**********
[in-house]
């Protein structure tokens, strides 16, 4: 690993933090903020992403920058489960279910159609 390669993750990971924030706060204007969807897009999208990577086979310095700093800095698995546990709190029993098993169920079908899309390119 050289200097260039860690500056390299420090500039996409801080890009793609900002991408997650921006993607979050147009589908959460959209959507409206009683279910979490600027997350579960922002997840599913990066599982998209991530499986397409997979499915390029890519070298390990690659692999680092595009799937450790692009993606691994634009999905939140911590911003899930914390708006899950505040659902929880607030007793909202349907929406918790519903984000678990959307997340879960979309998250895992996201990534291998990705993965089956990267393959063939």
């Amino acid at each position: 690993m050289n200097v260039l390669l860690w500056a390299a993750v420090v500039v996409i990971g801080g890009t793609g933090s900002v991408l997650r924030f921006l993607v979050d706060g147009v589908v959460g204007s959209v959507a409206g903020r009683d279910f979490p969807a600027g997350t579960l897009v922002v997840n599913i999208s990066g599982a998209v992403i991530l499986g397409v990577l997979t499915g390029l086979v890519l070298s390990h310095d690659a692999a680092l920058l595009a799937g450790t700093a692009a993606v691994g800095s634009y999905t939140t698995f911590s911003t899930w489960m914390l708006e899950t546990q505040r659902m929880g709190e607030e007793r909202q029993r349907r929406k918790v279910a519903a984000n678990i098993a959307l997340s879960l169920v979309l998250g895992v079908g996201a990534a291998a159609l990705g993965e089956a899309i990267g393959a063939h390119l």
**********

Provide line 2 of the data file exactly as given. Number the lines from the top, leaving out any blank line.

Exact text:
């Protein structure tokens, strides 16, 4: 690993933090903020992403920058489960279910159609 390669993750990971924030706060204007969807897009999208990577086979310095700093800095698995546990709190029993098993169920079908899309390119 050289200097260039860690500056390299420090500039996409801080890009793609900002991408997650921006993607979050147009589908959460959209959507409206009683279910979490600027997350579960922002997840599913990066599982998209991530499986397409997979499915390029890519070298390990690659692999680092595009799937450790692009993606691994634009999905939140911590911003899930914390708006899950505040659902929880607030007793909202349907929406918790519903984000678990959307997340879960979309998250895992996201990534291998990705993965089956990267393959063939």